Yao Wenyuan

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Yao Wenyuan
Chinese 姚文元
"Decisively Throw Out the Wang-Zhang-Jiang-Yao Anti-Party Clique!"

Yao Wenyuan (pinyin: Yáo Wényuán; Wade–Giles: Yao2 Wen2-yüan2; IPA: [jɑ̌ʊ wə̌nɥǎn]; 1931, Zhuji, Shaoxing, Zhejiang – December 23, 2005, Shanghai) was a Chinese literary critic, a politician, and a member of the "Gang of Four" during China's Cultural Revolution.

Biography[edit]

Yao Wenyuan was born to an intellectual family of China. His father, Yao Pengzi (姚蓬子) was a writer, translator and art critic.

He began his career in Shanghai as a literary critic, where he became known for his sharp attacks against colleagues, such as in June 1957 against the newspaper Wenhuibao. Since that time, he began to closely collaborate with leftist Shanghai politicians, including the head of the city's Propaganda Department, Zhang Chunqiao. His article "On the New Historical Beijing Opera 'Hai Rui Dismissed from Office'" (Chinese: 海瑞罢官; pinyin: Hăi Ruì bà guān), published in the Shanghai daily Wenhuibao on November 10, 1965, launched the Cultural Revolution.

The article was about a popular opera by Wu Han, who was deputy mayor of Beijing. Zhang Chunqiao and Jiang Qing feared the play could be counter-revolutionary because parallels could be drawn between the characters in the play and officials in the communist government.

In the play, Hai Rui, a government official, speaks for the peasants against the imperial government, criticizing officials for hypocritically oppressing the masses while pretending to be virtuous men. Hai Rui is dismissed because of this. Yao claimed it was a coded attack on Mao for dismissing in 1959 then-minister of defense Peng Dehuai, a critic of Mao’s disastrous Great Leap Forward.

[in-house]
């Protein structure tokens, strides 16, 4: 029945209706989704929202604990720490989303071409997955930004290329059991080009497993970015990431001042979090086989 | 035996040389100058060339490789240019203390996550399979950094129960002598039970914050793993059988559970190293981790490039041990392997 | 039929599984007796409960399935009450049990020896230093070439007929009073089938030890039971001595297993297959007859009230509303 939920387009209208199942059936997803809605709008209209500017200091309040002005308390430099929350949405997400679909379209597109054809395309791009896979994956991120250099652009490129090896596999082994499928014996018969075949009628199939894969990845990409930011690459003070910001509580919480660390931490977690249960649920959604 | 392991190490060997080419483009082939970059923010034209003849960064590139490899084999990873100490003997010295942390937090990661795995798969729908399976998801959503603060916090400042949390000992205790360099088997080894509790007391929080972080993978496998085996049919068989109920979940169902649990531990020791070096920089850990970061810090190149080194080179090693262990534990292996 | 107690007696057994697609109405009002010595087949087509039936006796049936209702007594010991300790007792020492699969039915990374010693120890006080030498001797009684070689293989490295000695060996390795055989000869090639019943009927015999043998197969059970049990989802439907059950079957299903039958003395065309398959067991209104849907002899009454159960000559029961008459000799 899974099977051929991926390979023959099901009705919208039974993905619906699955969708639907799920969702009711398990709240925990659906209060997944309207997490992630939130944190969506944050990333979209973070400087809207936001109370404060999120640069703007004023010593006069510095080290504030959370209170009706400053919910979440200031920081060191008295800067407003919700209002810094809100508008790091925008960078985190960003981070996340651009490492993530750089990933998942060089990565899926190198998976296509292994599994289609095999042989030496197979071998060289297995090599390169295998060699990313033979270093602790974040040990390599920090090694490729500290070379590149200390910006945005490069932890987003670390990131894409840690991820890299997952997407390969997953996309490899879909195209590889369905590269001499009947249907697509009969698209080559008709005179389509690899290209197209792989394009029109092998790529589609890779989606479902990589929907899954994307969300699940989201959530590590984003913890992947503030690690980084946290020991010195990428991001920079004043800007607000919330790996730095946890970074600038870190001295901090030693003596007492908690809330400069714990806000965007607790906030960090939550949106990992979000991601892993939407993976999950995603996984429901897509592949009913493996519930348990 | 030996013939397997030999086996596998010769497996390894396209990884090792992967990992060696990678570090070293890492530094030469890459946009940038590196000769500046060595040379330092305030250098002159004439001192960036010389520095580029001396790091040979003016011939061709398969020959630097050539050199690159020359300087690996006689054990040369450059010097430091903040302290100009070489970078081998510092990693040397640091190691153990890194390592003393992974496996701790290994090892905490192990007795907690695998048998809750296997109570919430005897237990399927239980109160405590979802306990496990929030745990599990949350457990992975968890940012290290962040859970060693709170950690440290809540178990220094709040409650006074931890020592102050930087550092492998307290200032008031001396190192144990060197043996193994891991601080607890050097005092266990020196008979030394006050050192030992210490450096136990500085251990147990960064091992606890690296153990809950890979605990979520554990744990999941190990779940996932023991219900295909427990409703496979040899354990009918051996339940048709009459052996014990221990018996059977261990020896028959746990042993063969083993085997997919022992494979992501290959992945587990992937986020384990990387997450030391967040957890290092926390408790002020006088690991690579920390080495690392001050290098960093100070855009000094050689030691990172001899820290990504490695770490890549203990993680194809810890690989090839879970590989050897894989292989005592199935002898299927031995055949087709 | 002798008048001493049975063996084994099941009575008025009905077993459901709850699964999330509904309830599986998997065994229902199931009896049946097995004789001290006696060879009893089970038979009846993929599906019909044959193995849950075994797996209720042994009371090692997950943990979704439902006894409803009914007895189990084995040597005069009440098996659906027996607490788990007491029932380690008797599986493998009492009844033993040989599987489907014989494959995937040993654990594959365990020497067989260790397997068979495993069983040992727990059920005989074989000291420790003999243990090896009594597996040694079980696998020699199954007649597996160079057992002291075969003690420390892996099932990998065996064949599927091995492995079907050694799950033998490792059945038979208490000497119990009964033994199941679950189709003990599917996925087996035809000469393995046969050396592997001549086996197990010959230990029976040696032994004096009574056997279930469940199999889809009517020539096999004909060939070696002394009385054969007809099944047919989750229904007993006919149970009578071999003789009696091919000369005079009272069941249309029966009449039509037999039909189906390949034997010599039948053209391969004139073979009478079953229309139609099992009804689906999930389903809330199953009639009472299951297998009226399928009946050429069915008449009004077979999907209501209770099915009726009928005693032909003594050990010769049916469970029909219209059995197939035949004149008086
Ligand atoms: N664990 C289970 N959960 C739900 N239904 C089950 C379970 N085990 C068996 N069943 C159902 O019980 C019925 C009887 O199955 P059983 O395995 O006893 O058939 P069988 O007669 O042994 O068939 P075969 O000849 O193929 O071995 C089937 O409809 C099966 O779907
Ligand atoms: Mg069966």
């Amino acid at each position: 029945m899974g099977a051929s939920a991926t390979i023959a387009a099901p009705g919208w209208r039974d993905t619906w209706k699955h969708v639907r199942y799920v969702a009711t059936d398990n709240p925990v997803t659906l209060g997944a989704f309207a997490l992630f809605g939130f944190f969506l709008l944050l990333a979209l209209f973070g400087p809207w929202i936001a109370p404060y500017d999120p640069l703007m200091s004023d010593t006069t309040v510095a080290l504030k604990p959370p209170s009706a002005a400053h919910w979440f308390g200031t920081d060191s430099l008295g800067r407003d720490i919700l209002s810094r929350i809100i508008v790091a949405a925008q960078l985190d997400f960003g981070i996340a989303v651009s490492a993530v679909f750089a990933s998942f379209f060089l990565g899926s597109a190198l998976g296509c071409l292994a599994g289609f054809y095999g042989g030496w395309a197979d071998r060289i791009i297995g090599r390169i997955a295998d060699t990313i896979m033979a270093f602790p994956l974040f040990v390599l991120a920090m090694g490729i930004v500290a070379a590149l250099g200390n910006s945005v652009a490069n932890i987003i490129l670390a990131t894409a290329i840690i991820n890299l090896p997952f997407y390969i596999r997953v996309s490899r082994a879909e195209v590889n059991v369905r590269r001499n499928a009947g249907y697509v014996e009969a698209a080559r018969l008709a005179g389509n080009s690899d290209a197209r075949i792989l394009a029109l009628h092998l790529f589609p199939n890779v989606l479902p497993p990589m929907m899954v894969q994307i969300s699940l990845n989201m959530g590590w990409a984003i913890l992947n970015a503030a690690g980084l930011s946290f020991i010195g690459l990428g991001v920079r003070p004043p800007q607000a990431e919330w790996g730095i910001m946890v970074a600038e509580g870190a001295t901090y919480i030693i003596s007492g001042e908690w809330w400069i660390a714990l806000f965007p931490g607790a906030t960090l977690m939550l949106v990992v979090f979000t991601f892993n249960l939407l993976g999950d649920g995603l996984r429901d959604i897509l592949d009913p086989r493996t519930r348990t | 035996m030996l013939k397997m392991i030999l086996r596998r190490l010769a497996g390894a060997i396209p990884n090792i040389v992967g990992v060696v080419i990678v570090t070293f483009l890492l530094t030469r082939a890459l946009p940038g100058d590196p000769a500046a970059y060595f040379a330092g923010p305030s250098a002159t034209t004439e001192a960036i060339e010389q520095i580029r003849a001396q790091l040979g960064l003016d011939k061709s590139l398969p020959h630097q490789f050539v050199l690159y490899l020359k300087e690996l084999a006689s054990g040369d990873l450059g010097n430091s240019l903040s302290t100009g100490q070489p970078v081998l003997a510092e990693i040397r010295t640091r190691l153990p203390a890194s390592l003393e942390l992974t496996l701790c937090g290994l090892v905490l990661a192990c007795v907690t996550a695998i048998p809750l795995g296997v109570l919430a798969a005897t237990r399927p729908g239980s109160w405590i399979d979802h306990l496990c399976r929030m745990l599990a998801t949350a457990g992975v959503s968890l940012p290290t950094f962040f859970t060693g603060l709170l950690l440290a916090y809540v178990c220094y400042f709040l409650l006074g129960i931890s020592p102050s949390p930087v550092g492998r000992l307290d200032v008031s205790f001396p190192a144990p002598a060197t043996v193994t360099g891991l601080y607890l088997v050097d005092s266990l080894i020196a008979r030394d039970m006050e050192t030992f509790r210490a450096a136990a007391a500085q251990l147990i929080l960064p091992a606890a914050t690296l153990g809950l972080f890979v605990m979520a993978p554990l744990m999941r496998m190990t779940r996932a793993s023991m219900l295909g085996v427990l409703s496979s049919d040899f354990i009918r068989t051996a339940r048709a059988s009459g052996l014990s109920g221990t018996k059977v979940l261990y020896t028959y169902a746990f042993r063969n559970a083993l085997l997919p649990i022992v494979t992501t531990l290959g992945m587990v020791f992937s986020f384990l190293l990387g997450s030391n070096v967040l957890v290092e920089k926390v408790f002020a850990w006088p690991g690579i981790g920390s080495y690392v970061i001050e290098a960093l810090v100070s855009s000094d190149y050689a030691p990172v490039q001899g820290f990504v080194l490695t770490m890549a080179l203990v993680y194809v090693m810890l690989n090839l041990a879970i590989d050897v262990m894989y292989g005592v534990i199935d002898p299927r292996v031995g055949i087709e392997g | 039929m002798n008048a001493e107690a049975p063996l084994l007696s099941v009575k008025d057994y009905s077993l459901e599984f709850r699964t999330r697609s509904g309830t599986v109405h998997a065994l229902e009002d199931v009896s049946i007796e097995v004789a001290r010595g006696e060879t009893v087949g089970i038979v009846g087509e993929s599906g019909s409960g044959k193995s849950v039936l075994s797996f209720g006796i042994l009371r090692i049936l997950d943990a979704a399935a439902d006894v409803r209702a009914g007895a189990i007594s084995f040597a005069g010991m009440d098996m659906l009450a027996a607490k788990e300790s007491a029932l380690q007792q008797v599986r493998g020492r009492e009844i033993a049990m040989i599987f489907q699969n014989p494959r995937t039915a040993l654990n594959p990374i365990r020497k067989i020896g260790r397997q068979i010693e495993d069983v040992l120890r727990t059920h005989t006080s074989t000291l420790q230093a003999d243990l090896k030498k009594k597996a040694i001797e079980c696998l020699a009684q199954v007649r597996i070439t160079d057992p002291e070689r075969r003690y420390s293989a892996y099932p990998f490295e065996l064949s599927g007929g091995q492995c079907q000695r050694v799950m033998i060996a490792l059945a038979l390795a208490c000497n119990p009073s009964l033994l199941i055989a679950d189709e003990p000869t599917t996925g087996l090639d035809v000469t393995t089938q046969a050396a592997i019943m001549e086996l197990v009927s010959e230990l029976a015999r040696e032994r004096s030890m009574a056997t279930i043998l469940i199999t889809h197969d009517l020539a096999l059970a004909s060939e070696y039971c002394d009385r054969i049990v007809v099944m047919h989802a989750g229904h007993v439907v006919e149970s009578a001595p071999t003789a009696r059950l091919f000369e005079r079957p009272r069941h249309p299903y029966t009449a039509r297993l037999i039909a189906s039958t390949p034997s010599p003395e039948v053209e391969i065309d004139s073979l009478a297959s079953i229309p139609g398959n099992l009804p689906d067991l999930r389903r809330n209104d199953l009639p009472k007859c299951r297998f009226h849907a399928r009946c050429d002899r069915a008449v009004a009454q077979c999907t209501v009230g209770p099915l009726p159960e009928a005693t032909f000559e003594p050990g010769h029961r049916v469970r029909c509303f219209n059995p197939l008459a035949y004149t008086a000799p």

Confused by this unexpected attack, Beijing's party leadership tried to protect Wu Han, providing Mao the pretext for a full-scale "struggle" against them in the following year. Yao was soon promoted to the Cultural Revolution Group.

Yao Wenyuan was an ideal candidate for the criticism for such an opera because of his consistent socialist background. In April 1969 he joined the Politburo of the Central Committee of the Communist Party of China, working on official propaganda. A member of "Proletarian writers for purity" he was the editor of "Liberation Daily" Shanghai's main newspaper. He joined the state's efforts to rid China's writers union of the famous writer Hu Feng.

In October 1976, he was arrested for his participation in the Cultural Revolution and sentenced to 20 years imprisonment.

He was released on October 23, 1996, and spent the remainder of his life writing a book and studying Chinese history. He lived in his hometown of Shanghai and became the last surviving member of the Gang of Four after Zhang Chunqiao died in April 2005. According to China's official Xinhua news agency, he died of diabetes on December 23, 2005, aged 74.[1][2]

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